Fuelling The Next Generation

Yesterday I received one of those Facebook Memories on my wall. It was the 7th anniversary of Helen and I completing our end-to-end hike of the 900km Bruce Trail.

At the Northern Terminus of the Bruce Trail in Tobermory in 2013

As these memories tend to do, it triggered many flashbacks of a grand adventure that caused me to fall irrevocably in love with hiking and the outdoors.

You would think that in the years since we completed this adventure I would have returned to do a lot more hiking on the Bruce, but the problem is, no part of the Bruce Trail is anywhere close to where I live.

Mount Nemo Conservation Area

I haven’t been able to routinely pop onto one of my favourite sections for a quick hike when the mood strikes me. It means fighting traffic across the city for at least an hour on one of the busiest highways in North America.

Needless to say, I don’t do it very often.

Yes – the trail goes this way …

Maybe it’s just 6 months of pandemic-living talking, but lately I had been feeling like the best adventures of my life were now in the rearview mirror. Time, energy, and an aging body were definitely not working in my favour.

Then, unexpectedly, something changed.

About a month ago, I had mentioned to son #2 that his brother and his father had bonded over triathlons and for the past couple of years spent their summers training together up to 3 times a week.

Why didn’t we do something like that too? (I’m embarrassed it took me so long to think of it.)

And that is how the idea of hiking together each weekend was born.

Meet Misha – son #2

We have now been on the 3 hikes together … 2 of them on the Bruce Trail. In just 2 hikes, it’s become very clear that Misha too has felt the powerful allure of this extraordinary trail, and this is where we both feel like we’re in a happy place.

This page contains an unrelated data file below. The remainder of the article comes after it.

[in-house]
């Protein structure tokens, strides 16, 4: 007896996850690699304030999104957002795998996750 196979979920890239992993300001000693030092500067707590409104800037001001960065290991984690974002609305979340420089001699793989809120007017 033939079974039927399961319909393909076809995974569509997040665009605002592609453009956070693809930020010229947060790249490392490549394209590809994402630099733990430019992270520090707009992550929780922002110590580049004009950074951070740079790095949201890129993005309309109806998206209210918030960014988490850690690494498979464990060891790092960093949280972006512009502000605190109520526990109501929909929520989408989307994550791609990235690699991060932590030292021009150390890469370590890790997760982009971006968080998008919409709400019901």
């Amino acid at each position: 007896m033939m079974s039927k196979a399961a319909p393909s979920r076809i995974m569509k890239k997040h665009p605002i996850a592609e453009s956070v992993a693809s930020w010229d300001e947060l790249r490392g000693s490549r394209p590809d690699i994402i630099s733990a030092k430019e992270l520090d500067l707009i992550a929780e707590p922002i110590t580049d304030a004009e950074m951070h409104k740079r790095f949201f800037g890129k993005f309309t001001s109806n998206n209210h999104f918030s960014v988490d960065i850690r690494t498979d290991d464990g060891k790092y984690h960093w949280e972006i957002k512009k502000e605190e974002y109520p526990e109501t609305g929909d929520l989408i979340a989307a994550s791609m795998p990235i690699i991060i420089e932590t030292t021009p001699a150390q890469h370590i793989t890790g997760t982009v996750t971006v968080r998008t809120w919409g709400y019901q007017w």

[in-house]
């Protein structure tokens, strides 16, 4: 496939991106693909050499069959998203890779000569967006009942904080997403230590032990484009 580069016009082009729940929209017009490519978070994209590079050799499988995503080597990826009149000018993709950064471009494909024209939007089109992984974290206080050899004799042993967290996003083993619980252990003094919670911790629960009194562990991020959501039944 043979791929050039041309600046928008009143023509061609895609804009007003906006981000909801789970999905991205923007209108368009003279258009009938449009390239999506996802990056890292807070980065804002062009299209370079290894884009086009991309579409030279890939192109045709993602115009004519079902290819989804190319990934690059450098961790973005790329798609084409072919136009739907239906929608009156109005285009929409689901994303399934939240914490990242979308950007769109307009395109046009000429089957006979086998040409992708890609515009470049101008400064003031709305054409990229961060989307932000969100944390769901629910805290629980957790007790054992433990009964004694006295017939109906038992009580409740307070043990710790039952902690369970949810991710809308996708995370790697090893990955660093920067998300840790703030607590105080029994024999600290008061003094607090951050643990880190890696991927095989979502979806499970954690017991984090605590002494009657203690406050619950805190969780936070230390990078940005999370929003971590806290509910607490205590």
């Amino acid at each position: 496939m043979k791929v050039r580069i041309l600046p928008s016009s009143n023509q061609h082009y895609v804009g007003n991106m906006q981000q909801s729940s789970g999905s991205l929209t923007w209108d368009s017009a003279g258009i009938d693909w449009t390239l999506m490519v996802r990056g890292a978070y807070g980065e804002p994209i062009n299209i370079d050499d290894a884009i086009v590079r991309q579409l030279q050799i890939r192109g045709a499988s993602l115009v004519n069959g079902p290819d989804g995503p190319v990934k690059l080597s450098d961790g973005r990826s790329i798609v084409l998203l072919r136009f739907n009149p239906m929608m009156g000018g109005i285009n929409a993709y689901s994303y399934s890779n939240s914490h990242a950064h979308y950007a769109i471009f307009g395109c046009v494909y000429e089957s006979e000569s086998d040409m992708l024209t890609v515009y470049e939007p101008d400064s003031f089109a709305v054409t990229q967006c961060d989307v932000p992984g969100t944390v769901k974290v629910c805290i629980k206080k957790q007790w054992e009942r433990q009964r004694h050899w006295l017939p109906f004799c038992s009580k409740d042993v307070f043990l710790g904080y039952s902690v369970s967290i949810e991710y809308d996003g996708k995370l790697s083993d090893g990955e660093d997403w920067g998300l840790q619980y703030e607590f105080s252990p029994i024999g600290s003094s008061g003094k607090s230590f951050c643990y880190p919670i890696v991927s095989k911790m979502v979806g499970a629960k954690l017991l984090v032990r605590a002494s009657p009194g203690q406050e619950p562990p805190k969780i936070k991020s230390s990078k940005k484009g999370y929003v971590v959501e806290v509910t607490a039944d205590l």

At Limehouse Conservation Area. For perspective, Misha is 6 ft tall (183cm)

I now have a reason to fight my way across the city each week so I can introduce my son to all my favourite trail sections. We aren’t planning an end-to-end – that’s for Misha to undertake some day if he’s inspired – but there are a LOT of highlights for me to share with him.

Not only do I get to spend one-on-one time with one of the dearest people in my life, but I get to share and pass on my love of this extraordinary treasure to someone who really matters to me.

At Mount Nemo Conservation Area

It’s an honour to have my adult son interested in spending one of his precious days off with his mom. It might be the beer and muffins I bring each week (I’m teaching him everything Helen taught me) … but I think it might actually be love.

I’m a lucky mom.


  1. A shared passion with family – a rare thing, I think. I’m pleased for you that you and Misha have this time together – away from the urban congestion and all the hazards of that. If I had one wish for you, it would be that you could skip the long trip just to reach the trailhead.

    Be well, m’dear.

    Liked by 1 person

    • Thanks Maggie. While I whine that I have to cross the city to get there, I’m also grateful that I have access to it.